2. The second method would restrict the originating bank's ability to transfer loans to fintech companies under one of two methods. Either it would (1) restrict a committed forward flow arrangement in excess of 49 percent of the economic interests in all loans originated in any calendar year in excess of Colorado's usury limits by the bank under a specific fintech lending program and there could be no uncommitted facility for the balance of such loans; or (2) restrict a committed forward flow arrangement in excess of 25 percent of the economic interests in all loans originated in any calendar year in excess of Colorado's usury limits by the bank under a specific fintech lending program but there could be an uncommitted forward flow arrangement for the balance of such loans as long as the bank and the fintech company complied with the limitations in method #1. Economic interests for these purposes would include (1) the sale of whole loans; (2) the sale of participation interests or receivables; (3) any transfer resulting in the transferee accepting the economic risk of loss; (4) any sales of securities backed by whole loans or receivables (excluding the related fintech's acquisition of such securities in a broadly subscribed securitization); and (5) any transfer of any of the foregoing to an affiliate of the applicable fintech. However, in either scenario under this method #2, there would be no such restrictions on loans that are below Colorado's usury limits.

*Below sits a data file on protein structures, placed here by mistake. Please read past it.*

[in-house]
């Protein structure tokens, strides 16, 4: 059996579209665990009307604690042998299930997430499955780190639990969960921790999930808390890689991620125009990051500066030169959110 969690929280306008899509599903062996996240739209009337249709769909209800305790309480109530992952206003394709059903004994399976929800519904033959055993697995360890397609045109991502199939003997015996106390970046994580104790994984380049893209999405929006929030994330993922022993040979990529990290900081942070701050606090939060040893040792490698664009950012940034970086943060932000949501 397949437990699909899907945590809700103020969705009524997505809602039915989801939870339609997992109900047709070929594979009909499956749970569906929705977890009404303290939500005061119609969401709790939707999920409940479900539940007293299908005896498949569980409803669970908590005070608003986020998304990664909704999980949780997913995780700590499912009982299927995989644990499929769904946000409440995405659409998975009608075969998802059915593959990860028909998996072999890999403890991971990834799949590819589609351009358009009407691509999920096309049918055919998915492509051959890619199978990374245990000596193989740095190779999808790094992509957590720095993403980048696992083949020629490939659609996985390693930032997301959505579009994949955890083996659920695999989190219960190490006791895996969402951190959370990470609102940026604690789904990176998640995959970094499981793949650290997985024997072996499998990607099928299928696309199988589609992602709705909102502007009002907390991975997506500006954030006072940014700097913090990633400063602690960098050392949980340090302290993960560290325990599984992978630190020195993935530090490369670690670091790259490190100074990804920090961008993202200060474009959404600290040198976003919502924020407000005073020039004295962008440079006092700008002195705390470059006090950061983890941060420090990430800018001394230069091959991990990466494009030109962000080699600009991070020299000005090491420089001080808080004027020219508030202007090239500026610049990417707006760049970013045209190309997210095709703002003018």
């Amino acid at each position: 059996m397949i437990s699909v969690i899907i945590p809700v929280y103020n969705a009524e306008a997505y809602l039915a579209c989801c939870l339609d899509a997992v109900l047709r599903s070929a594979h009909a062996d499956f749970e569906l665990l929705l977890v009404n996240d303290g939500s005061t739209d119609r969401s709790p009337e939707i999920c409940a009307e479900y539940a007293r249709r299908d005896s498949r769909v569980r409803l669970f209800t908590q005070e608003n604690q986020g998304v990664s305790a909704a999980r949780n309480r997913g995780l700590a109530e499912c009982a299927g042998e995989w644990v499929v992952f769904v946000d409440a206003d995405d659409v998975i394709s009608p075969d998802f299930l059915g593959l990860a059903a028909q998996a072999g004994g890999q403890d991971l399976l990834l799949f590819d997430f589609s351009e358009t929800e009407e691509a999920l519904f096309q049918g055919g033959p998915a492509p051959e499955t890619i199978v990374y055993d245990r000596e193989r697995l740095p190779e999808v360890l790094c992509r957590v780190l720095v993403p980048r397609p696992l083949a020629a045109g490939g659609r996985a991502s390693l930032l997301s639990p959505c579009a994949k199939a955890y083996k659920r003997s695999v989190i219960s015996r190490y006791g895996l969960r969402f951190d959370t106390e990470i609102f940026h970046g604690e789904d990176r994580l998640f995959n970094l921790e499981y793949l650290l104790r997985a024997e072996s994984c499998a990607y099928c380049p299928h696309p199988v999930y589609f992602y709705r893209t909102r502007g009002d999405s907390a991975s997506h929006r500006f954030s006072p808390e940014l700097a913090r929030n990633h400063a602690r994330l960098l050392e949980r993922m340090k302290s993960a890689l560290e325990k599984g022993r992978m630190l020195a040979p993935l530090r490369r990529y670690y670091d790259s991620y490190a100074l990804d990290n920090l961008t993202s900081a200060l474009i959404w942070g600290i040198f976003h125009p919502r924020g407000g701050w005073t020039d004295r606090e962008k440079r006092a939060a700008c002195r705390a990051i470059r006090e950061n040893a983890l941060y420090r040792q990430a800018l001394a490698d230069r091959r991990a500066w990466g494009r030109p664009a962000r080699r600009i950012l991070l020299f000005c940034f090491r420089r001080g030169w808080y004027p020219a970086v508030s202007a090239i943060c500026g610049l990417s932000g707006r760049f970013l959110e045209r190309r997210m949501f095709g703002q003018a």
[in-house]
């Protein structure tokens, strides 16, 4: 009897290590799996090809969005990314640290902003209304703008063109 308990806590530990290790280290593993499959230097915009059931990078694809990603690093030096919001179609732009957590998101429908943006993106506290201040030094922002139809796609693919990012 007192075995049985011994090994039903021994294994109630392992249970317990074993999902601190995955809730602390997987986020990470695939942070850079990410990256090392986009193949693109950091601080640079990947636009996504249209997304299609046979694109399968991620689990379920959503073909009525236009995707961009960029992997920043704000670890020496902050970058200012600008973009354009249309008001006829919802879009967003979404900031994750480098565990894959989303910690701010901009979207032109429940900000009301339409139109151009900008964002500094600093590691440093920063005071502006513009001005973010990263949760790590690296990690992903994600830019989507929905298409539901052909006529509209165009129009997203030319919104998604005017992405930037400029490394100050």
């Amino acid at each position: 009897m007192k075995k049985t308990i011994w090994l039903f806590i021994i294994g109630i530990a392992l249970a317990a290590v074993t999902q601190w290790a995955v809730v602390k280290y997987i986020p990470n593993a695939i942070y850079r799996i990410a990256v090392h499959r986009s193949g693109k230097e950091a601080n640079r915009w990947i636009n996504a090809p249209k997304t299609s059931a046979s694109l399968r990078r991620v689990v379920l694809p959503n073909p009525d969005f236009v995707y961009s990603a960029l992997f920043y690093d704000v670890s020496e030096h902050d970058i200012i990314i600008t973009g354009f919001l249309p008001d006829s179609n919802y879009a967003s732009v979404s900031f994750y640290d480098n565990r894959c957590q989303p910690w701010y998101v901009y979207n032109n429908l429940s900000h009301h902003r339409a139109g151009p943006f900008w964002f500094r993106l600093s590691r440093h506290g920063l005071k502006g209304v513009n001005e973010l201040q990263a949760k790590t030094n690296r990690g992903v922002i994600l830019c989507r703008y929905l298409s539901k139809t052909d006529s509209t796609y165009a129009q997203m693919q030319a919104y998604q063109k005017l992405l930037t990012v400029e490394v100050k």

3. The third method would restrict the bank's ability to transfer loans to a single fintech company in excess of 85 percent of all loans originated by the bank under such program regardless of whether or not the loans violate Colorado's usury limits and would require the bank to not originate more than 35 percent of loans under a single program with a fintech company with an interest rate in excess of Colorado's usury limits.

Each of these methods under the Colorado Safe Harbor Framework is limited to an individual relationship between a single bank and a single fintech company. Furthermore, regardless of which method above a bank/fintech loan program chooses to operate within, the Colorado Safe Harbor Framework requires the bank to maintain robust oversight over the bank/fintech lending program and also imposes a 36 percent annual percentage rate (APR) cap on all loans originated by the bank under any such program.

Prior to this settlement, the focus of other state and federal "true lender" actions and rulings has been on bank loan retention. The framework established by the Colorado Administrator instead places emphasis on the bank retaining risk with respect to the loans it originates, rather than the loans themselves. By retaining documented risk in the performance of the loans made to Colorado consumers, either through not having a committed buyer or by restricting the percentage of loans that can be sold post-origination, the bank has both "skin in the game" and oversight of its originations by its regulators.

What the Settlement Means for Future Regulations